New York Film Locations

 





Black and White (1999)

Set in New York City, Black and White features several losely related stories centering on a pair of documentary filmmakers, Sam (Brooke Shields) and her husband Terry (Robert Downey Jr.), in following a group of caucasian teens, Raven, Charlie, Will, Marty, Wren and others who try to fit in with Harlem's black hip-hop crowd who include gangster rapper Rich Bower and his music partner Cigar in landing a recording gig, as well as college basketball player Dean who is conflicted on taking a fall on a game for shady gambler Mark Clear who has hidden agenda for Dean and Rich.


Columbia University, Broadway and 116th Street, Manhattan.
   

Loeb Boathouse, Central Park (btw 74th and 75th Street) Manhattan.
   

Loeb Boathouse

The Loeb Boathouse, one of the most famous icons of Central Park is located at the northeastern tip of the Lake and houses the Boathouse Restaurant. It is a romantic setting for dinner on a mid-summer’s evening, watching the sun sink behind the trees and maybe catching a gondola slowly poling past.

Around 1874, Calvert Vaux designed a two-story boathouse at the eastern end of the Lake. About the new Boathouse Vaux said: “In order to compensate for the interruption of the view from the walk, and better accommodate those who should wish to wait in the vicinity, the roof was made a deck to be covered with awnings furnished with seats.” The original structure served nobly for eighty years until the 1950’s, by which time it was so run down that it had to be demolished. The current Boathouse took its place in 1954 and was largely financed with a gift from investment banker Carl Loeb.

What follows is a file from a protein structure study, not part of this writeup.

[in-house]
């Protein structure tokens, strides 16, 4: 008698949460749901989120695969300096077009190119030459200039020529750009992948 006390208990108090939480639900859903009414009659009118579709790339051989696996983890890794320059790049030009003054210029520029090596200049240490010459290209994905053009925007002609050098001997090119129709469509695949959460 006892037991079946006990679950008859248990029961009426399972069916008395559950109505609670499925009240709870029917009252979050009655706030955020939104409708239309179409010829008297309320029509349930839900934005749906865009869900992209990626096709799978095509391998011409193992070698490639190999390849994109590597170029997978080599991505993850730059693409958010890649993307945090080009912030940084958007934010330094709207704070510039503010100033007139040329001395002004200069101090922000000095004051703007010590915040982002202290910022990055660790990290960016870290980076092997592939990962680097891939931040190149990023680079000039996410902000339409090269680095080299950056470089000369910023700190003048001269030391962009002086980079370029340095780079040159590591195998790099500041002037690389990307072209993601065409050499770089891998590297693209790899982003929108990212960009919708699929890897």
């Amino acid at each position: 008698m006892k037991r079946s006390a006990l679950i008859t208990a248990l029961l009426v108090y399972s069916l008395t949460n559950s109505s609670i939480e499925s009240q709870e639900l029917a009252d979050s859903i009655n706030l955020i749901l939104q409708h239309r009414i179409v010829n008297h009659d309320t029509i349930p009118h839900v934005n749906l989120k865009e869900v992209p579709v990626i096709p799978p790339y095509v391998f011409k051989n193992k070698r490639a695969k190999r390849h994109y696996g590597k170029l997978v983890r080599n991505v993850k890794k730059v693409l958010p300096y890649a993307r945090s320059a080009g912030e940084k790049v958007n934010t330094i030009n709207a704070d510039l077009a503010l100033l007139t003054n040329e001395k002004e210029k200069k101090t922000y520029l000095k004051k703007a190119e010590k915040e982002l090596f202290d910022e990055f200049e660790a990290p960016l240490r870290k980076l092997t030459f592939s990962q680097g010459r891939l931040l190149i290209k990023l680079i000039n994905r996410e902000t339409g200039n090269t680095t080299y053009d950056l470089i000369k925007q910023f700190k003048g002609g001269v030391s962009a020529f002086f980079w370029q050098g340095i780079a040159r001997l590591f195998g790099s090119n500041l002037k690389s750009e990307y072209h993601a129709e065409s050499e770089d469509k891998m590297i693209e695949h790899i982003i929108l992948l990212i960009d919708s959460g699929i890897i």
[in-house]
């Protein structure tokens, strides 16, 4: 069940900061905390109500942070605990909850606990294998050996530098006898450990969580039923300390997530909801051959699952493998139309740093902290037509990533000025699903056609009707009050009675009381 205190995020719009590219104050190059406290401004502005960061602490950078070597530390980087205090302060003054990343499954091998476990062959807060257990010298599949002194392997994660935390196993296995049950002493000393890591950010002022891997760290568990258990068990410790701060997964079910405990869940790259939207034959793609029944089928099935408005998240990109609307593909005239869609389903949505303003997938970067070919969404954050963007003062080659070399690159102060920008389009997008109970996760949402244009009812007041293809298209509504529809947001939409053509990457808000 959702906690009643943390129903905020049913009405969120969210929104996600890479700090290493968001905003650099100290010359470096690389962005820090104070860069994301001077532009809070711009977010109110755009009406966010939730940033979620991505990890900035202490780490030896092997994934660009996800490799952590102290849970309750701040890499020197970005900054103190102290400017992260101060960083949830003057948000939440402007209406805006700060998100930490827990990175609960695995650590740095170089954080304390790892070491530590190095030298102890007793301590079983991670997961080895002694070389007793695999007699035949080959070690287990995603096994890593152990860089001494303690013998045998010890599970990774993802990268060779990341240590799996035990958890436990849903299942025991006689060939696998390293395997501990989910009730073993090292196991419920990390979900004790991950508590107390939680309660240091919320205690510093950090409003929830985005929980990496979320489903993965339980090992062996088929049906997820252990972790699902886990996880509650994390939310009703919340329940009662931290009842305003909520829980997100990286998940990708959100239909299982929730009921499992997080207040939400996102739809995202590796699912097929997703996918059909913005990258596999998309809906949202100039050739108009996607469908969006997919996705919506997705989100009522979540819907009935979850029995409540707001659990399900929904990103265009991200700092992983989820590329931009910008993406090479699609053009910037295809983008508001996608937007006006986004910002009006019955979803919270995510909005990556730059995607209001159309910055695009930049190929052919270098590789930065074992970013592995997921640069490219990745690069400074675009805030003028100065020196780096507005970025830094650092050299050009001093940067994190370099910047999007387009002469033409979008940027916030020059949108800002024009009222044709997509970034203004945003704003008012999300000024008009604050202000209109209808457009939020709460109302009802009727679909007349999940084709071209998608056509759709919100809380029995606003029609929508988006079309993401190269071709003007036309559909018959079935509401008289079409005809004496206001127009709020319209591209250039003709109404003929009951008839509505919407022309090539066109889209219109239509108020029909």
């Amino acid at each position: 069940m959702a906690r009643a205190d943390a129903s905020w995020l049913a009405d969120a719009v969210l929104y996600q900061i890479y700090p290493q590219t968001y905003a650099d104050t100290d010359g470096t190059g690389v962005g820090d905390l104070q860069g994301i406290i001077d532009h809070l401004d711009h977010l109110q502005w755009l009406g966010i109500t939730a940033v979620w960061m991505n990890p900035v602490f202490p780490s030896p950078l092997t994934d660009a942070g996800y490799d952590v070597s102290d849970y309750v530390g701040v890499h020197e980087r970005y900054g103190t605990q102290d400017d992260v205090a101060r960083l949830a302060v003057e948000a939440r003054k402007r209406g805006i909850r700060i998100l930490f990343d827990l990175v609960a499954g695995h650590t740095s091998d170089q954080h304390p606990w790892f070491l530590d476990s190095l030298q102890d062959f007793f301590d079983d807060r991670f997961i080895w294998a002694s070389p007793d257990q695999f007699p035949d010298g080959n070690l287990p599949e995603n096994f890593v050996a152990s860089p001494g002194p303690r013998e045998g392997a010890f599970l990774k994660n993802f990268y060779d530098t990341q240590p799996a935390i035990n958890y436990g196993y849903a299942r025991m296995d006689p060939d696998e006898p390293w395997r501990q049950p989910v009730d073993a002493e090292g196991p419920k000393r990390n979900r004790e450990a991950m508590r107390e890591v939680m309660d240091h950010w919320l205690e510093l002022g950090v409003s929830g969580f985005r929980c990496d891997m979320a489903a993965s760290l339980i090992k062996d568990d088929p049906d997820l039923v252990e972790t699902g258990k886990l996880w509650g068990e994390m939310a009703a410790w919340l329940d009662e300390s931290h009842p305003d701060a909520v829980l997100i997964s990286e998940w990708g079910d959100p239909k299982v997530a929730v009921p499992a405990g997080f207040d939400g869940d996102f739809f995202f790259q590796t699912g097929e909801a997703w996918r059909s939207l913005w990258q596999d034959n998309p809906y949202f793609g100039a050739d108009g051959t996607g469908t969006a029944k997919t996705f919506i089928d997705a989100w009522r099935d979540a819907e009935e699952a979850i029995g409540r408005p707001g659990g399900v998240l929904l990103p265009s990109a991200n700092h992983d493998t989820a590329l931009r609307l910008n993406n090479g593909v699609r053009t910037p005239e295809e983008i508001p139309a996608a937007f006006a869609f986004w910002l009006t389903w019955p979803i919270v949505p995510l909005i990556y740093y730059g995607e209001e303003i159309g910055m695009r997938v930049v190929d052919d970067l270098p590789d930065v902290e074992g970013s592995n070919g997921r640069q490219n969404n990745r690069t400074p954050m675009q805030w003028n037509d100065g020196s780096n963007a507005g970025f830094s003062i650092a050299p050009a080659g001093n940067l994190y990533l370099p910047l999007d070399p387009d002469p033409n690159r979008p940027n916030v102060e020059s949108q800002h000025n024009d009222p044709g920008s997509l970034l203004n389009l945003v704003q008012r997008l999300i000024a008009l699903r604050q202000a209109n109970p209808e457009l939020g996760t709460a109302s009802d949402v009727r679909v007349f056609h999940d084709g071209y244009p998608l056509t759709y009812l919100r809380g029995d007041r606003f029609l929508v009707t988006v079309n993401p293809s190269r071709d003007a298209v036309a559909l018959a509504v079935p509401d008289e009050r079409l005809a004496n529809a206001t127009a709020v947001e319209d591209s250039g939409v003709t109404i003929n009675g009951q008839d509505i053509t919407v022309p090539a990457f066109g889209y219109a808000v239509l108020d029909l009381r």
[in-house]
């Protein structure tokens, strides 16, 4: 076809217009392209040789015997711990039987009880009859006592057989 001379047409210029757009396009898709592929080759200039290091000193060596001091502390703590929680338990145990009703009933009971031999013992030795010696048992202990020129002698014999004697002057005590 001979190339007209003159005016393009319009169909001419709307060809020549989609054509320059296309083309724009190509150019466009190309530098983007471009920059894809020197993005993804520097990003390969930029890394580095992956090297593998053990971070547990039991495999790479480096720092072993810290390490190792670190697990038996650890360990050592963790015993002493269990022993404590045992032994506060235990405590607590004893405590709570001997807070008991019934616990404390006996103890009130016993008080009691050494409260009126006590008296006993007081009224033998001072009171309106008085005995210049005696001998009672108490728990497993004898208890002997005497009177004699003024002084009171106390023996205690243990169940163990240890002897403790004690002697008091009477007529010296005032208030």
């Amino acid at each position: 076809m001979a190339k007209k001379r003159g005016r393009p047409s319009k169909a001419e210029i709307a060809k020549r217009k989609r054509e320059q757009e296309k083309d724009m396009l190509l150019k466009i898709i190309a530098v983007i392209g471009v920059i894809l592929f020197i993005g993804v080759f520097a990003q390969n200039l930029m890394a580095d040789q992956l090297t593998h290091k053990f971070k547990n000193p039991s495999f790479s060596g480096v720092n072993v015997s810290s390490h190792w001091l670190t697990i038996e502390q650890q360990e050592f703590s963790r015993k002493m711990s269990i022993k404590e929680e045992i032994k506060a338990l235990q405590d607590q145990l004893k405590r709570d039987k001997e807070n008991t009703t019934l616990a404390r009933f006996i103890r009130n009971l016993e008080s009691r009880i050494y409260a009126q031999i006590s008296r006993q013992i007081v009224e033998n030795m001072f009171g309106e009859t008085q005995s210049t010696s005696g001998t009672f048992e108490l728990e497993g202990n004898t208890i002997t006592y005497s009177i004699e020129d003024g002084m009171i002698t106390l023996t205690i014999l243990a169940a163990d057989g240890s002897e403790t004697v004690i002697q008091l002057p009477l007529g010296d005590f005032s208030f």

Today the Boathouse features year round dining, with overhead heating helping to compensate for the chilly winds of winter and enabling patrons to enjoy the view overlooking the lake. More informal snacks are available on the outside terrace across from the bicycle rental concession. And of course you can also rent rowboats or take a ride in an authentic Venetian gondola.

The Boathouse is also used by the dedicated group of Central Park Bird watchers who come virtually every day to record their observations of birds and other Park wildlife.

Bow Bridge (Mid-Park at 74th Street) Central Park, Manhattan.
   

Bow Bridge

Bow Bridge is one of the most photographed and filmed locations in Central Park and it deserves every bit of its star reputation. Stretching sixty feet over the lake, from Cherry Hill to the Ramble, it is not only one of the most beautiful cast iron bridges in the world, but also offers some of the most breathtaking views of the park around it.

Completed in 1862 Bow Bridge was built of cast iron instead of stone, which was used for almost all of the other archways in the park. While this was ostensibly done for economic reasons (eliminating the need for stone cutters and masons) it is impossible now to imagine how it could have been executed in any other manner. From its graceful curves to the subtle ornamentation it is one of the finest examples of the magic that resulted from the combined vision of Calvert Vaux and Jacob Wrey Mould. It displays an understated, yet powerful aesthetic that provides the perfect transition btw the carefully crafted Cherry Hill and the natural jumble of the Ramble.

The bridge also provides the perfect perch from which to watch the slowly moving row boats as they glide across the lake, or to photograph the skyline over Fifth Ave. as it rises from the leafy skirt of trees that edge it. It is one of the most popular, and best known, spots to meet and has hosted numberless romantic moments, both on and off the big screen. In fact, if you edited them together, you could probably construct an entire Woody Allen feature just from the scenes filmed on Bow Bridge. And despite rumors to the contrary the bridge has always been very easy to work with and has nothing but admiration and respect for the celebrated director.

Hut (Near Bow Bridge) Central Park, Manhattan.
   





 


2009-2017 otsoNY.com | Disclaimer | Contact